Aconites are very ornamental, hardy perennial plants and will grow in the shade of trees. They are easily propagated by divisions of the root or by seeds; care should be taken not to leave pieces of the root where livestock might be poisoned.

Aconite roots are extremely toxic:

Several species of Aconitum have been used as arrow poisons for hunting and warfare.

If the leaves are picked without wearing gloves, the aconite toxin in the sap oozing from the picked leaves is absorbed easily through the skin causing cardiac symptoms for a couple of hours.

Traditional uses:

Aconite is often used in traditional Chinese and Indian medicines as an analgesic or an anti-inflammatory agent.

It has also been used to treat pains, agitation and indigestion. If applied to the skin or to a mucous membrane, aconite first stimulates and later paralyses or numbs the nerves to the sensations of pain, touch, and temperature; the initial tingling therefore gives place to a long-continued anaesthetic action. Great caution is required, as skin with abrasions could absorb a dangerous dose of the drug, and merely tasting some of the concentrated preparations available could be fatal. At least eleven alkaloids in aconite with varying potency and stability are responsible for the local anaesthesia of peripheral nerves.


Symptoms appear quickly following the ingestion of a poisonous dose of aconite, starting with nausea, vomiting, and diarrhoea. These are followed by a sensation of burning, tingling, and numbness in the mouth and face, and of burning in the abdomen. In severe poisoning, pronounced motor weakness occurs and sensations of tingling and numbness spread to the limbs. Cardiovascular features include hypotension, bradycardia, sinus tachycardia, and ventricular arrhythmias. Other features may include sweating, dizziness, difficulty in breathing, headache, and confusion. The main causes of death are irregular heartbeat and asystole.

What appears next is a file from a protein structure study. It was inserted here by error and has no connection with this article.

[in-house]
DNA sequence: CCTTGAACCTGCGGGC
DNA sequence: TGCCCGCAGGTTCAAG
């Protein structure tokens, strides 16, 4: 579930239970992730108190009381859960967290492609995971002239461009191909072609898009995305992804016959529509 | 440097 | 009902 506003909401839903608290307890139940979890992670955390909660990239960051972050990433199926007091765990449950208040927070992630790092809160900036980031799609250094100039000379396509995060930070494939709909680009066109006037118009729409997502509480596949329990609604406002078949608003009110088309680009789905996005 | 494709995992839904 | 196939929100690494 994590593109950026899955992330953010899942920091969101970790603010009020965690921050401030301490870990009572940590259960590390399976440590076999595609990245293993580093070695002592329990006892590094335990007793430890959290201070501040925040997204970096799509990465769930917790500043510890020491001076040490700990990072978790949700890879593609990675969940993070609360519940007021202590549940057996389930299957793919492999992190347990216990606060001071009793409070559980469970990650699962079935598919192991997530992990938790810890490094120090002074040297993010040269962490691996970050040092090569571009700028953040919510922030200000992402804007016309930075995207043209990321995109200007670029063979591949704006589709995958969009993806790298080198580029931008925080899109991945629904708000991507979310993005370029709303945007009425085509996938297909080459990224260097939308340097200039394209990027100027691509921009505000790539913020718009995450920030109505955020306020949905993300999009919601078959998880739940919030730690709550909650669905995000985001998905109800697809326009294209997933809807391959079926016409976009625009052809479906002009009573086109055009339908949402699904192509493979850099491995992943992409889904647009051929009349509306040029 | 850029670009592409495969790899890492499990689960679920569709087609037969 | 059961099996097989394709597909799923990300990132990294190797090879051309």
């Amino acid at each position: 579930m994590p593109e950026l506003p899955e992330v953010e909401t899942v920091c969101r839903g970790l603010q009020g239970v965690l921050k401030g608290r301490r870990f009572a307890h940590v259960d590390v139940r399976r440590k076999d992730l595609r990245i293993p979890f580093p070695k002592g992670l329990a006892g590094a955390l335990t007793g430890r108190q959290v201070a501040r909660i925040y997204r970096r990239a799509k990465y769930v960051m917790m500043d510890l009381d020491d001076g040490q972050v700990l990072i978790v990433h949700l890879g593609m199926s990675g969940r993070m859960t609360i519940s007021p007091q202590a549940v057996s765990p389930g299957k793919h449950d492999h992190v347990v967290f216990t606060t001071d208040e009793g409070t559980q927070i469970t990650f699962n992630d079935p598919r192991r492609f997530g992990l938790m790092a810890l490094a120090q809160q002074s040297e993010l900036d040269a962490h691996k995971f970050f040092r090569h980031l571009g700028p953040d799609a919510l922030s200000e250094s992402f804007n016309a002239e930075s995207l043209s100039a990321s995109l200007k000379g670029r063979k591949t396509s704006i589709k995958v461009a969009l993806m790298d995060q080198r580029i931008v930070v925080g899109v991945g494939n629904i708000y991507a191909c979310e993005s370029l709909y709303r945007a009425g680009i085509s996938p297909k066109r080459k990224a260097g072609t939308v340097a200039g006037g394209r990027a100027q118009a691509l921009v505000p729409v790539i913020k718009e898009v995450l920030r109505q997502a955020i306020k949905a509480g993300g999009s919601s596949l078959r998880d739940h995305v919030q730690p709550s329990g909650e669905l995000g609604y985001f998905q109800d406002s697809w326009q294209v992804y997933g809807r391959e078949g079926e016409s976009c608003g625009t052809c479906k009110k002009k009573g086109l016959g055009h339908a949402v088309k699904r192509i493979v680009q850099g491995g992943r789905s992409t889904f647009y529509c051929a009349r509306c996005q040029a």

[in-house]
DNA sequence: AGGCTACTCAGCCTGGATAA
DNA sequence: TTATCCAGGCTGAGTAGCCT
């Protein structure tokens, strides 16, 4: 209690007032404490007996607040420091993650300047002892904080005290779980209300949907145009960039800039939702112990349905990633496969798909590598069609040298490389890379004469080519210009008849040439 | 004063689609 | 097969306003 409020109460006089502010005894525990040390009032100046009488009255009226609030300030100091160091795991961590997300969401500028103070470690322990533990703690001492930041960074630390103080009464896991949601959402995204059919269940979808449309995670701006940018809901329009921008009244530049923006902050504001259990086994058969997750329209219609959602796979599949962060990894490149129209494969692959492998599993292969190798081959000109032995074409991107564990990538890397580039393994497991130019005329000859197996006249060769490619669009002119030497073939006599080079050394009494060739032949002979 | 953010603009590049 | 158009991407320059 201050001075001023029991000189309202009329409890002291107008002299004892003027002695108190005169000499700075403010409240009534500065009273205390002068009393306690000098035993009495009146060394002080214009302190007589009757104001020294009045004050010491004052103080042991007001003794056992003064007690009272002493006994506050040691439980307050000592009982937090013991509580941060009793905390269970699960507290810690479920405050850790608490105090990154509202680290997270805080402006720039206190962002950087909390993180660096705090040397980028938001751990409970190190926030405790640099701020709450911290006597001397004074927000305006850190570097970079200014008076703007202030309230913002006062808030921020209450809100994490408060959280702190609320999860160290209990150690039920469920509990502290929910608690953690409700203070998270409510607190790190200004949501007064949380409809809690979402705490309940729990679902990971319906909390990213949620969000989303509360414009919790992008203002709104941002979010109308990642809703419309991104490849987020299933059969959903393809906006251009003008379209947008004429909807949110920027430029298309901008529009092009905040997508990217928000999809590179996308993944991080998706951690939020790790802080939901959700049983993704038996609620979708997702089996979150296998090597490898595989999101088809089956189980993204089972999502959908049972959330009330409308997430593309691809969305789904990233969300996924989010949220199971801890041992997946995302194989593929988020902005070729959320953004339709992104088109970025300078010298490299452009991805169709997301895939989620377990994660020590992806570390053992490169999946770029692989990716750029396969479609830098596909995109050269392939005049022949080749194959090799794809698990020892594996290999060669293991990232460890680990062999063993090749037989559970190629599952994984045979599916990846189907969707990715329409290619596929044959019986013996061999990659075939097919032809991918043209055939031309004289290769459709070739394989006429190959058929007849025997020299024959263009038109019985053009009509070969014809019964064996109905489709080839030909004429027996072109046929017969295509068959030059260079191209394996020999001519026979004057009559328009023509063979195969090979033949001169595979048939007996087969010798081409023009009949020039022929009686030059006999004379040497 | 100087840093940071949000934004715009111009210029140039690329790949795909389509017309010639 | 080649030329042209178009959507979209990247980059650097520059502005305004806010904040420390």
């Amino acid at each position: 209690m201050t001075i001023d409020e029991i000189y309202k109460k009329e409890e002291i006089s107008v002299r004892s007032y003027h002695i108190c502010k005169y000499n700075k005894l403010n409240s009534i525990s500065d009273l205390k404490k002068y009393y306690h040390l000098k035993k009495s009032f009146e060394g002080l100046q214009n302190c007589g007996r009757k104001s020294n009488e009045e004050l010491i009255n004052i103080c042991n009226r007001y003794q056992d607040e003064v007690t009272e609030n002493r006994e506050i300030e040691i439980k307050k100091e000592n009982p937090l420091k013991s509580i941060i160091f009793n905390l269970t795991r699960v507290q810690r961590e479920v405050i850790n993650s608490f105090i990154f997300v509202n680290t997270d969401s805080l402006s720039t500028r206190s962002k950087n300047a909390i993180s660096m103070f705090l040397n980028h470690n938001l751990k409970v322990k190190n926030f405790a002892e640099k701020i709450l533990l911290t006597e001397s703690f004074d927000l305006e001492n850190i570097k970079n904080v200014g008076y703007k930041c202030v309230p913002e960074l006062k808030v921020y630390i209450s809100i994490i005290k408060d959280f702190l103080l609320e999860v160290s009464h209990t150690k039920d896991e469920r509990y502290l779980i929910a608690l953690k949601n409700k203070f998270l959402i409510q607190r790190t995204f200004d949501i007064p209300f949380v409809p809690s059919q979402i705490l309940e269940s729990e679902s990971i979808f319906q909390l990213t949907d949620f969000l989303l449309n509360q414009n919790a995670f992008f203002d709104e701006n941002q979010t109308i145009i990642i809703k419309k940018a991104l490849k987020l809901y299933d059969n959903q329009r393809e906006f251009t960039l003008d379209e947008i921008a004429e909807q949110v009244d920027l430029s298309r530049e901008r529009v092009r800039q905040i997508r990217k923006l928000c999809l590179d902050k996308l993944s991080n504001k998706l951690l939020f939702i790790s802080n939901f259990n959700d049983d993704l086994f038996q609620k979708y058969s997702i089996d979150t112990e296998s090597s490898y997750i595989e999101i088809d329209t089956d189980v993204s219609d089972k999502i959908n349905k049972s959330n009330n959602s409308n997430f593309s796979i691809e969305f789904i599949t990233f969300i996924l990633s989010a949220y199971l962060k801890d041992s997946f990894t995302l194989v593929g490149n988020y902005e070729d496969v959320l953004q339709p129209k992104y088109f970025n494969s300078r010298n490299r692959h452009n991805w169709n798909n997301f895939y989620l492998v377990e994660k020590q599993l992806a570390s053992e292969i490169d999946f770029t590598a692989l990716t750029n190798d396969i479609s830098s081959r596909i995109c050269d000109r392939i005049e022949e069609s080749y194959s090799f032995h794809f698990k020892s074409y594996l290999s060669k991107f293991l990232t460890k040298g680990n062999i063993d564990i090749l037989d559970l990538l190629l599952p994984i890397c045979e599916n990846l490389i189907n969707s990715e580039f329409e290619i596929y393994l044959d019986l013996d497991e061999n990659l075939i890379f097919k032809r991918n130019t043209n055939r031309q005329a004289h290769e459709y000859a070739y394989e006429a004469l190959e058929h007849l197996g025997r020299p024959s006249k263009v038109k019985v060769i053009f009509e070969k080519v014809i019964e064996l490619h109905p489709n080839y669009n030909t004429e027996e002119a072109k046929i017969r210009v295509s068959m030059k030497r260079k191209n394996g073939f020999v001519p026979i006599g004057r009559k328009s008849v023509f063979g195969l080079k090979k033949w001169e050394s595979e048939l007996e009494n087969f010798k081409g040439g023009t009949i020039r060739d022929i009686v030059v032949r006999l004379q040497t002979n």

If the poison has been absorbed through the skin, tingling will start at the point of absorption and extend up the arm to the shoulder, followed by unpleasant numbness after which the heart will start to be affected. .


All patients require close monitoring of blood pressure and cardiac rhythm. Gastrointestinal decontamination with activated charcoal can be used if given within 1 hour of ingestion. The major physiological antidote is atropine, which is used to treat bradycardia. Other drugs are also used for ventricular arrhythmia. Cardiopulmonary bypass is sometimes used. Successful use of charcoal hemoperfusion has been claimed in patients with severe aconite poisoning.

Treatment of absorption of aconite through the skin is similar to the treatment for poisoning caused by oral ingestion.

A recent English murder:

:In January 2009, the British 'Curry Poison Killer' Lakhvir Singh, killed her lover Lakhvinder Cheema with a curry dish laced with Indian Aconite. On 11 February 2010 she was sentenced to life imprisonment with a minimum term of 23 years for the murder.

How Well DoYou Know Your History? We All Know That Queen Cleopatra Died From Poisoning......Don't We?

The Death of Cleopatra - Arthur

The Death of Cleopatra - Arthur

But Can We Be More Specific?

Take the Poll below first, and then see how many got it right by scrolling down to just below the "Emergency First Aid" paragraph, where you'll see the correct answer shown in the blue box.

Emergency First Aid

Follow These Steps

Poisonous plants can cause serious illness if eaten. These include a few varieties of mushrooms, seeds, bulbs, rhizomes and berries.

Treatment of ingestion of poisonous plants:

  • Check and clear the airway.
  • If the casualty is unconscious, check breathing and pulse, and be prepared to resuscitate if necessary. Place the casualty in the recovery position. The casualty may vomit.
  • DO NOT attempt to induce vomiting.